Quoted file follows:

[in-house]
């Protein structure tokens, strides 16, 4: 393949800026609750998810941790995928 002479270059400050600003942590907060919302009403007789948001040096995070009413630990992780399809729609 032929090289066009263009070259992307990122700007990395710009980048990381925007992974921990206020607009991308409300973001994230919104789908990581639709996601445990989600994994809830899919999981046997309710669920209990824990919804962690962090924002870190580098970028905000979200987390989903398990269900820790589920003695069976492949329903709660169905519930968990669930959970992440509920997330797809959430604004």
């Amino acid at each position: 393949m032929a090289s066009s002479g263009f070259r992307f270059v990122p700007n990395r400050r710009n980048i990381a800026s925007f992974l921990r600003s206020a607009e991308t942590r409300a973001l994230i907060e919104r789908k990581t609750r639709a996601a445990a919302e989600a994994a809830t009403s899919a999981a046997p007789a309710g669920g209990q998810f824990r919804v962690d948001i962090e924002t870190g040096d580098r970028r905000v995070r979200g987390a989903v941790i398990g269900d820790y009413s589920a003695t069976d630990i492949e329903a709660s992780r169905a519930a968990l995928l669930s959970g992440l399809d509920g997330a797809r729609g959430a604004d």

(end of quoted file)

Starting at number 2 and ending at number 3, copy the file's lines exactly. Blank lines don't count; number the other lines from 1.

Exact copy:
């Protein structure tokens, strides 16, 4: 393949800026609750998810941790995928 002479270059400050600003942590907060919302009403007789948001040096995070009413630990992780399809729609 032929090289066009263009070259992307990122700007990395710009980048990381925007992974921990206020607009991308409300973001994230919104789908990581639709996601445990989600994994809830899919999981046997309710669920209990824990919804962690962090924002870190580098970028905000979200987390989903398990269900820790589920003695069976492949329903709660169905519930968990669930959970992440509920997330797809959430604004």
């Amino acid at each position: 393949m032929a090289s066009s002479g263009f070259r992307f270059v990122p700007n990395r400050r710009n980048i990381a800026s925007f992974l921990r600003s206020a607009e991308t942590r409300a973001l994230i907060e919104r789908k990581t609750r639709a996601a445990a919302e989600a994994a809830t009403s899919a999981a046997p007789a309710g669920g209990q998810f824990r919804v962690d948001i962090e924002t870190g040096d580098r970028r905000v995070r979200g987390a989903v941790i398990g269900d820790y009413s589920a003695t069976d630990i492949e329903a709660s992780r169905a519930a968990l995928l669930s959970g992440l399809d509920g997330a797809r729609g959430a604004d």